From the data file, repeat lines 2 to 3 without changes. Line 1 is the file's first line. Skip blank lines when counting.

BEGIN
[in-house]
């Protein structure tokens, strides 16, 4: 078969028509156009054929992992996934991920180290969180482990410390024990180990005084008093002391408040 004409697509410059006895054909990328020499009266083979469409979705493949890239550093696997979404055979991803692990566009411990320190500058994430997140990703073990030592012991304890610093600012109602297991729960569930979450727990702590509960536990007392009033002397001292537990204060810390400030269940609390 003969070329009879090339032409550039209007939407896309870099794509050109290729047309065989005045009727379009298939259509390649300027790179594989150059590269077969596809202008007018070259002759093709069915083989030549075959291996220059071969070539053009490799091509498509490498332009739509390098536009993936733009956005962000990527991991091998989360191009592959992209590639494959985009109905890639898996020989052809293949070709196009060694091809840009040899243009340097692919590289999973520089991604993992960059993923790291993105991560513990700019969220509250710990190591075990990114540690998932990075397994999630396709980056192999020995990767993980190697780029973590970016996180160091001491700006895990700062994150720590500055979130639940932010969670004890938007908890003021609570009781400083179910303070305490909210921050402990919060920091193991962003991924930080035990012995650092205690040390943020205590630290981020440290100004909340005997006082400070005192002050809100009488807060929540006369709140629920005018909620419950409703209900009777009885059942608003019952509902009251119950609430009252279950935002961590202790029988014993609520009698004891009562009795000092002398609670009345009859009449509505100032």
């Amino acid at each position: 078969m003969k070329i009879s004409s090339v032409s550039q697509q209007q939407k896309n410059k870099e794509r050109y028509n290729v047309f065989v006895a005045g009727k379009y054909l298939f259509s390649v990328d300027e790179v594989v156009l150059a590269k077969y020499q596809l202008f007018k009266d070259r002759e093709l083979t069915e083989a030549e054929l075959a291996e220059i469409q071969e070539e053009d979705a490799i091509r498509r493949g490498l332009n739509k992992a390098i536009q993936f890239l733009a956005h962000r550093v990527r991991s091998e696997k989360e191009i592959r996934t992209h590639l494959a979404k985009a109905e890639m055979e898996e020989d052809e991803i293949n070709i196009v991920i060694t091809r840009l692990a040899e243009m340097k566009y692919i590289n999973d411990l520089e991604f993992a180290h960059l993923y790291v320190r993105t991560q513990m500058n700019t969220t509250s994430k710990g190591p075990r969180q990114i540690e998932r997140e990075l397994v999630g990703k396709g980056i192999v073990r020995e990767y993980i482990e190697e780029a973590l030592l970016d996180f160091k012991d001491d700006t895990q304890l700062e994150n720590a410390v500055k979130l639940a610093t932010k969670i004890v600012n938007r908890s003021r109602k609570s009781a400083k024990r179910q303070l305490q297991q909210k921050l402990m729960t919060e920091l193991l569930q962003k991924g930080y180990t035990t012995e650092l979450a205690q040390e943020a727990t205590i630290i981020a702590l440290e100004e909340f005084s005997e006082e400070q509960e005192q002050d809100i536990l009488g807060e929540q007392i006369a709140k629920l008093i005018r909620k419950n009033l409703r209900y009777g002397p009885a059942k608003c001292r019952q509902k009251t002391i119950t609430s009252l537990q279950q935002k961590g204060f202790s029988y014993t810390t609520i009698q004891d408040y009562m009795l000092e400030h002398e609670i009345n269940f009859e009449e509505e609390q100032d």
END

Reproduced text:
């Protein structure tokens, strides 16, 4: 078969028509156009054929992992996934991920180290969180482990410390024990180990005084008093002391408040 004409697509410059006895054909990328020499009266083979469409979705493949890239550093696997979404055979991803692990566009411990320190500058994430997140990703073990030592012991304890610093600012109602297991729960569930979450727990702590509960536990007392009033002397001292537990204060810390400030269940609390 003969070329009879090339032409550039209007939407896309870099794509050109290729047309065989005045009727379009298939259509390649300027790179594989150059590269077969596809202008007018070259002759093709069915083989030549075959291996220059071969070539053009490799091509498509490498332009739509390098536009993936733009956005962000990527991991091998989360191009592959992209590639494959985009109905890639898996020989052809293949070709196009060694091809840009040899243009340097692919590289999973520089991604993992960059993923790291993105991560513990700019969220509250710990190591075990990114540690998932990075397994999630396709980056192999020995990767993980190697780029973590970016996180160091001491700006895990700062994150720590500055979130639940932010969670004890938007908890003021609570009781400083179910303070305490909210921050402990919060920091193991962003991924930080035990012995650092205690040390943020205590630290981020440290100004909340005997006082400070005192002050809100009488807060929540006369709140629920005018909620419950409703209900009777009885059942608003019952509902009251119950609430009252279950935002961590202790029988014993609520009698004891009562009795000092002398609670009345009859009449509505100032």
């Amino acid at each position: 078969m003969k070329i009879s004409s090339v032409s550039q697509q209007q939407k896309n410059k870099e794509r050109y028509n290729v047309f065989v006895a005045g009727k379009y054909l298939f259509s390649v990328d300027e790179v594989v156009l150059a590269k077969y020499q596809l202008f007018k009266d070259r002759e093709l083979t069915e083989a030549e054929l075959a291996e220059i469409q071969e070539e053009d979705a490799i091509r498509r493949g490498l332009n739509k992992a390098i536009q993936f890239l733009a956005h962000r550093v990527r991991s091998e696997k989360e191009i592959r996934t992209h590639l494959a979404k985009a109905e890639m055979e898996e020989d052809e991803i293949n070709i196009v991920i060694t091809r840009l692990a040899e243009m340097k566009y692919i590289n999973d411990l520089e991604f993992a180290h960059l993923y790291v320190r993105t991560q513990m500058n700019t969220t509250s994430k710990g190591p075990r969180q990114i540690e998932r997140e990075l397994v999630g990703k396709g980056i192999v073990r020995e990767y993980i482990e190697e780029a973590l030592l970016d996180f160091k012991d001491d700006t895990q304890l700062e994150n720590a410390v500055k979130l639940a610093t932010k969670i004890v600012n938007r908890s003021r109602k609570s009781a400083k024990r179910q303070l305490q297991q909210k921050l402990m729960t919060e920091l193991l569930q962003k991924g930080y180990t035990t012995e650092l979450a205690q040390e943020a727990t205590i630290i981020a702590l440290e100004e909340f005084s005997e006082e400070q509960e005192q002050d809100i536990l009488g807060e929540q007392i006369a709140k629920l008093i005018r909620k419950n009033l409703r209900y009777g002397p009885a059942k608003c001292r019952q509902k009251t002391i119950t609430s009252l537990q279950q935002k961590g204060f202790s029988y014993t810390t609520i009698q004891d408040y009562m009795l000092e400030h002398e609670i009345n269940f009859e009449e509505e609390q100032d």